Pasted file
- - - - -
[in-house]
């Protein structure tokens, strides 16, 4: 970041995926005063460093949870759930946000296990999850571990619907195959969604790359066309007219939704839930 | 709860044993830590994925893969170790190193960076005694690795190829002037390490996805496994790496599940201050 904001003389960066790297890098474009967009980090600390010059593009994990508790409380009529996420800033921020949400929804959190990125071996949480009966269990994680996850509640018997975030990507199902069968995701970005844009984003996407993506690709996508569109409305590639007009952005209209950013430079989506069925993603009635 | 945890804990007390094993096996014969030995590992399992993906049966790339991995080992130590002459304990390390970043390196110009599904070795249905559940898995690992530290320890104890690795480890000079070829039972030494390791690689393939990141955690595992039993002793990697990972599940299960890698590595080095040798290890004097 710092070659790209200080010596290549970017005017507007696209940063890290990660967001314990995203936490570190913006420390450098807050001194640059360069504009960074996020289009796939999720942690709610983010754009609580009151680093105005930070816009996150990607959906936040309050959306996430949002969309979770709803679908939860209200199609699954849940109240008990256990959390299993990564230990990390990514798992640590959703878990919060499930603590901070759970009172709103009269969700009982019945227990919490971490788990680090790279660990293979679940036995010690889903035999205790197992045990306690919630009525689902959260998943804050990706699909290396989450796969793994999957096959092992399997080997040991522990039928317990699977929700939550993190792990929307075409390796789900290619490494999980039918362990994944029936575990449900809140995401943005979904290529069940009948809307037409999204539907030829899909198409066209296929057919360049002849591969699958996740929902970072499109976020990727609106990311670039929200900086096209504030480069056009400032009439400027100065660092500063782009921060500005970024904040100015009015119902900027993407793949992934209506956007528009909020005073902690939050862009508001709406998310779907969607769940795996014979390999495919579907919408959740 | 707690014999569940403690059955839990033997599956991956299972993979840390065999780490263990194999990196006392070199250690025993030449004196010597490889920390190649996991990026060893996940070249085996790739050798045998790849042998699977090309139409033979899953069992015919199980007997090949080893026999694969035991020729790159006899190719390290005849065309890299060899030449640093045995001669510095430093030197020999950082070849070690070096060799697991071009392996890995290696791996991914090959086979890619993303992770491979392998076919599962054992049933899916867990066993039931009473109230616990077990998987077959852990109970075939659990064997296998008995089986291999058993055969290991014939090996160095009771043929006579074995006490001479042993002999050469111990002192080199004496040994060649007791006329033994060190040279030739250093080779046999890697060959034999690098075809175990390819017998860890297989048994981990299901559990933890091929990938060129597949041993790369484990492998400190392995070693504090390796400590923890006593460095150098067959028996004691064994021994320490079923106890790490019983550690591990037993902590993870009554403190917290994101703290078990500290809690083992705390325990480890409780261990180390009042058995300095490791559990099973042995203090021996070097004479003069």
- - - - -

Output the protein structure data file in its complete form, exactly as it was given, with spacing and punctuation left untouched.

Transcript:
[in-house]
């Protein structure tokens, strides 16, 4: 970041995926005063460093949870759930946000296990999850571990619907195959969604790359066309007219939704839930 | 709860044993830590994925893969170790190193960076005694690795190829002037390490996805496994790496599940201050 904001003389960066790297890098474009967009980090600390010059593009994990508790409380009529996420800033921020949400929804959190990125071996949480009966269990994680996850509640018997975030990507199902069968995701970005844009984003996407993506690709996508569109409305590639007009952005209209950013430079989506069925993603009635 | 945890804990007390094993096996014969030995590992399992993906049966790339991995080992130590002459304990390390970043390196110009599904070795249905559940898995690992530290320890104890690795480890000079070829039972030494390791690689393939990141955690595992039993002793990697990972599940299960890698590595080095040798290890004097 710092070659790209200080010596290549970017005017507007696209940063890290990660967001314990995203936490570190913006420390450098807050001194640059360069504009960074996020289009796939999720942690709610983010754009609580009151680093105005930070816009996150990607959906936040309050959306996430949002969309979770709803679908939860209200199609699954849940109240008990256990959390299993990564230990990390990514798992640590959703878990919060499930603590901070759970009172709103009269969700009982019945227990919490971490788990680090790279660990293979679940036995010690889903035999205790197992045990306690919630009525689902959260998943804050990706699909290396989450796969793994999957096959092992399997080997040991522990039928317990699977929700939550993190792990929307075409390796789900290619490494999980039918362990994944029936575990449900809140995401943005979904290529069940009948809307037409999204539907030829899909198409066209296929057919360049002849591969699958996740929902970072499109976020990727609106990311670039929200900086096209504030480069056009400032009439400027100065660092500063782009921060500005970024904040100015009015119902900027993407793949992934209506956007528009909020005073902690939050862009508001709406998310779907969607769940795996014979390999495919579907919408959740 | 707690014999569940403690059955839990033997599956991956299972993979840390065999780490263990194999990196006392070199250690025993030449004196010597490889920390190649996991990026060893996940070249085996790739050798045998790849042998699977090309139409033979899953069992015919199980007997090949080893026999694969035991020729790159006899190719390290005849065309890299060899030449640093045995001669510095430093030197020999950082070849070690070096060799697991071009392996890995290696791996991914090959086979890619993303992770491979392998076919599962054992049933899916867990066993039931009473109230616990077990998987077959852990109970075939659990064997296998008995089986291999058993055969290991014939090996160095009771043929006579074995006490001479042993002999050469111990002192080199004496040994060649007791006329033994060190040279030739250093080779046999890697060959034999690098075809175990390819017998860890297989048994981990299901559990933890091929990938060129597949041993790369484990492998400190392995070693504090390796400590923890006593460095150098067959028996004691064994021994320490079923106890790490019983550690591990037993902590993870009554403190917290994101703290078990500290809690083992705390325990480890409780261990180390009042058995300095490791559990099973042995203090021996070097004479003069």